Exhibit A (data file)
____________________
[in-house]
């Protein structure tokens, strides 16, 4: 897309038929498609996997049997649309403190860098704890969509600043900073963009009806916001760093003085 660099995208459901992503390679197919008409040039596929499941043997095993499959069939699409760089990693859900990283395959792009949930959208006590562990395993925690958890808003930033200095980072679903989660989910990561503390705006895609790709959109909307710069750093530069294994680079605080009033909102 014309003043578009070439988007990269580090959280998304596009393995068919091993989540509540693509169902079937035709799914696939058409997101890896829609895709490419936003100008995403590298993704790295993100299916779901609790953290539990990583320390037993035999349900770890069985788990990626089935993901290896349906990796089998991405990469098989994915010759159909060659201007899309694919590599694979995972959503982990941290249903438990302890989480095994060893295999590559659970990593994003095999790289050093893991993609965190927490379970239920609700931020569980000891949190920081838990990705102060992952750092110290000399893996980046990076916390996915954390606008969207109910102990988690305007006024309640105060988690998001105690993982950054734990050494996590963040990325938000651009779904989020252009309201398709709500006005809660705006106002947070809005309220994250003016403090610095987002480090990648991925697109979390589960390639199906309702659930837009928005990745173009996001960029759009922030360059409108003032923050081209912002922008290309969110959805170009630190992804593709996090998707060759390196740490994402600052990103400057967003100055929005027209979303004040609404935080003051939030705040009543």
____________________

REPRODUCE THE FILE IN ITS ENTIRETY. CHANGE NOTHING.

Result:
[in-house]
């Protein structure tokens, strides 16, 4: 897309038929498609996997049997649309403190860098704890969509600043900073963009009806916001760093003085 660099995208459901992503390679197919008409040039596929499941043997095993499959069939699409760089990693859900990283395959792009949930959208006590562990395993925690958890808003930033200095980072679903989660989910990561503390705006895609790709959109909307710069750093530069294994680079605080009033909102 014309003043578009070439988007990269580090959280998304596009393995068919091993989540509540693509169902079937035709799914696939058409997101890896829609895709490419936003100008995403590298993704790295993100299916779901609790953290539990990583320390037993035999349900770890069985788990990626089935993901290896349906990796089998991405990469098989994915010759159909060659201007899309694919590599694979995972959503982990941290249903438990302890989480095994060893295999590559659970990593994003095999790289050093893991993609965190927490379970239920609700931020569980000891949190920081838990990705102060992952750092110290000399893996980046990076916390996915954390606008969207109910102990988690305007006024309640105060988690998001105690993982950054734990050494996590963040990325938000651009779904989020252009309201398709709500006005809660705006106002947070809005309220994250003016403090610095987002480090990648991925697109979390589960390639199906309702659930837009928005990745173009996001960029759009922030360059409108003032923050081209912002922008290309969110959805170009630190992804593709996090998707060759390196740490994402600052990103400057967003100055929005027209979303004040609404935080003051939030705040009543």